Sunday night, I passed out on the love seat watching DVR'ed shows with my husband, as I frequently do. I was woken up to a sobbing husband at the computer, about six feet away, with the words, "Andrea! It's Bronwen!" Jumping up to the computer, I saw Aaron had his Facebook account on the screen, and on Bronwen Forbes' wall one of the two status' showing read, "Bronwen is dead." Twenty minutes later, a second status was posted explaining that my dear friend and long-distance mentor had passed away about an hour ago from a heart attack induced by the chemo she had been receiving to treat breast cancer.
Anger. Downright anger is the first thing I could feel through the tears. As my husband and I embraced, all I could do is cry out, "This is bullshit!" and "This is NOT how this was supposed to happen!" What the fuck kind of a world do we live in where the very thing that was meant to help you is what cuts your thread too short? It would have almost felt better if the cancer would have just taken over and the doctors would work to make her last months more comfortable. Almost. At least there would be a chance at a proper goodbye.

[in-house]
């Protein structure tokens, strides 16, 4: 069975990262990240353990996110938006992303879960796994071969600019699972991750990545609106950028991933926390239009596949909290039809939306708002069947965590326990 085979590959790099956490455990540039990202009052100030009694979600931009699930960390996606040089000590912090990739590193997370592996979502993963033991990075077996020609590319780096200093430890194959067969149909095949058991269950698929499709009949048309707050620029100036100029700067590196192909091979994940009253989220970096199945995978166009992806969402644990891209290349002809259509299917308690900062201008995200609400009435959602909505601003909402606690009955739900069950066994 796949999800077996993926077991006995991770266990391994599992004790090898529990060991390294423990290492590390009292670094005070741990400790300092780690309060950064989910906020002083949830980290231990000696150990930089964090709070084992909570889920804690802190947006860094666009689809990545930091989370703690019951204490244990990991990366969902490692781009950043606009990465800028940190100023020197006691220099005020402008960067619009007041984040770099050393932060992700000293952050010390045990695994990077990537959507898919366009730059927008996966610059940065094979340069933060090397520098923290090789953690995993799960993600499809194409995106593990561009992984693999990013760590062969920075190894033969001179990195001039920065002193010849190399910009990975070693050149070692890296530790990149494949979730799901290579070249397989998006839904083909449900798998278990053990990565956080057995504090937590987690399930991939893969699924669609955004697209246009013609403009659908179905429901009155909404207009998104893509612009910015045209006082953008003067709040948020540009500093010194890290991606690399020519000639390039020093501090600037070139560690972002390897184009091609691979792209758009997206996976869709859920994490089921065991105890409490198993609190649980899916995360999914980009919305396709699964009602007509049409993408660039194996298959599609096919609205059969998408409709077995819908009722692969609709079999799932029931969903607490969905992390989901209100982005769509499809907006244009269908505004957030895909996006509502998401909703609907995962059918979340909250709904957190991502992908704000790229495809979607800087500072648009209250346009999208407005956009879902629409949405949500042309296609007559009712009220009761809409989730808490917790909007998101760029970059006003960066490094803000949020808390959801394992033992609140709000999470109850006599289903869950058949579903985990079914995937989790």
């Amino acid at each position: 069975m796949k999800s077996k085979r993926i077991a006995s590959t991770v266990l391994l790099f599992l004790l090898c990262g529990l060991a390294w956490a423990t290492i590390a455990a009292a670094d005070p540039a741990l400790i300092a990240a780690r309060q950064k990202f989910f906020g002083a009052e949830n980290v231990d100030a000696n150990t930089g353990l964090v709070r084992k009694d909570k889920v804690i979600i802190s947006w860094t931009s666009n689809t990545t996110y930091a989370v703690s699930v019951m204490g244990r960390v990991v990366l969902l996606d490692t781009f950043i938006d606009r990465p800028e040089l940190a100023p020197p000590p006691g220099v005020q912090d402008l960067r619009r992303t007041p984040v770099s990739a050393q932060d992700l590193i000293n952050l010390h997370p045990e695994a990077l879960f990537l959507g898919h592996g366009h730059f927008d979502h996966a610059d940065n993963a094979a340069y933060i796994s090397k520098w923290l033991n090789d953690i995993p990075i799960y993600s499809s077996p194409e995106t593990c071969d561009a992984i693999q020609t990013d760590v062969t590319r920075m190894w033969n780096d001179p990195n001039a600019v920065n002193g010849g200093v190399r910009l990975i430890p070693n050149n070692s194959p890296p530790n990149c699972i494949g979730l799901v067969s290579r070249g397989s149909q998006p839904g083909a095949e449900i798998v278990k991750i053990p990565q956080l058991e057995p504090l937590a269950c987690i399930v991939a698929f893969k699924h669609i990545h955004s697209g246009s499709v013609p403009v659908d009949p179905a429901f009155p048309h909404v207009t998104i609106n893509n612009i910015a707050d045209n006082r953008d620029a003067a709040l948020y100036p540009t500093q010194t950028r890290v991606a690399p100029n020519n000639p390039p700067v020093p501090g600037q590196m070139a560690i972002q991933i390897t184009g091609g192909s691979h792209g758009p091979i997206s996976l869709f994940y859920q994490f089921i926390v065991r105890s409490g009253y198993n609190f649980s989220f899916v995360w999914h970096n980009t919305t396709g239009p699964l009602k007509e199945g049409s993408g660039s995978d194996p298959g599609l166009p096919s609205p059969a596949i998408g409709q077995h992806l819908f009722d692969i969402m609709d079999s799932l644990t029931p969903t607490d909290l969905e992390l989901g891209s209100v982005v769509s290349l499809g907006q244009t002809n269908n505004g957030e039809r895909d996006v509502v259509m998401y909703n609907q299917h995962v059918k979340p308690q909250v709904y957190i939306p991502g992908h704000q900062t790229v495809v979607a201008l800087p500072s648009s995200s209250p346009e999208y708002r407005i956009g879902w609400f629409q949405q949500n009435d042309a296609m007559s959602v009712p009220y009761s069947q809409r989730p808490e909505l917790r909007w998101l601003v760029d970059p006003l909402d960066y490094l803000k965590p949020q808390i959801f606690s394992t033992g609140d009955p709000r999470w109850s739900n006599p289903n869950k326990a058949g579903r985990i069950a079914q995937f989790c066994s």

We chatted last week via Facebook. I finally had the chance to tell her that the Pagan discussion group I am heavily involved with had been using the events we coordinate to raise funds for the National Breast Cancer Foundation. Bronwen is a published author, and we wanted to sell her books at our events as well, so I went to her asking for the best channel to make this happen. I also let her know that I was finally putting together my application to attend massage therapy school. Having been a recent student in Wisconsin herself, I probed her for help on the financial aid side of the process. The closing of our conversation went like this; "I think about you guys often, and miss you SO MUCH! Maybe next year when I'm better I can come up for the event -- you're only about 6 hours away. p.s. I think you will make an awesome massage therapist. Our local cancer support center offers free massages to people in treatment."
I begrudged myself for a while, frustrated that our last conversation was pretty much about money. I was quickly corrected in realizing that the conversation was really about transformation and taking on a new chapter in my life. "Find the magick in the mundane," I was told. I now agree.